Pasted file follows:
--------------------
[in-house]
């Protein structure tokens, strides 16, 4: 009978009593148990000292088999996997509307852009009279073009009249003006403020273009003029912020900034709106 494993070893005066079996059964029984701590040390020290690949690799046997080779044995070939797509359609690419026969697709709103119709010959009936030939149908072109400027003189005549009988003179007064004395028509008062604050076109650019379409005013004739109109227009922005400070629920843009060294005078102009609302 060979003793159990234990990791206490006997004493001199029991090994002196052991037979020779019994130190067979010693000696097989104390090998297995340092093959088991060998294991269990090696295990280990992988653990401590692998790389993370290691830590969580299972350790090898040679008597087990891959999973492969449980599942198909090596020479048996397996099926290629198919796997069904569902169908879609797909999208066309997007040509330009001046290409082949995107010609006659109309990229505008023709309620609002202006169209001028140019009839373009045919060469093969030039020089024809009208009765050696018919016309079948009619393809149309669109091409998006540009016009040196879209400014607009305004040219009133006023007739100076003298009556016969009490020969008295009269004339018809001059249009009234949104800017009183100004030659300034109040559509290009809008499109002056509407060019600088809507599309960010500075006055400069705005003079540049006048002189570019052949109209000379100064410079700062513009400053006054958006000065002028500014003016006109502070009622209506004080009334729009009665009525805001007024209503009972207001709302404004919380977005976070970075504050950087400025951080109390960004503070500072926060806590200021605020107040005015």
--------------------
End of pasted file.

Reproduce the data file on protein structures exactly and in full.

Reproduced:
[in-house]
């Protein structure tokens, strides 16, 4: 009978009593148990000292088999996997509307852009009279073009009249003006403020273009003029912020900034709106 494993070893005066079996059964029984701590040390020290690949690799046997080779044995070939797509359609690419026969697709709103119709010959009936030939149908072109400027003189005549009988003179007064004395028509008062604050076109650019379409005013004739109109227009922005400070629920843009060294005078102009609302 060979003793159990234990990791206490006997004493001199029991090994002196052991037979020779019994130190067979010693000696097989104390090998297995340092093959088991060998294991269990090696295990280990992988653990401590692998790389993370290691830590969580299972350790090898040679008597087990891959999973492969449980599942198909090596020479048996397996099926290629198919796997069904569902169908879609797909999208066309997007040509330009001046290409082949995107010609006659109309990229505008023709309620609002202006169209001028140019009839373009045919060469093969030039020089024809009208009765050696018919016309079948009619393809149309669109091409998006540009016009040196879209400014607009305004040219009133006023007739100076003298009556016969009490020969008295009269004339018809001059249009009234949104800017009183100004030659300034109040559509290009809008499109002056509407060019600088809507599309960010500075006055400069705005003079540049006048002189570019052949109209000379100064410079700062513009400053006054958006000065002028500014003016006109502070009622209506004080009334729009009665009525805001007024209503009972207001709302404004919380977005976070970075504050950087400025951080109390960004503070500072926060806590200021605020107040005015």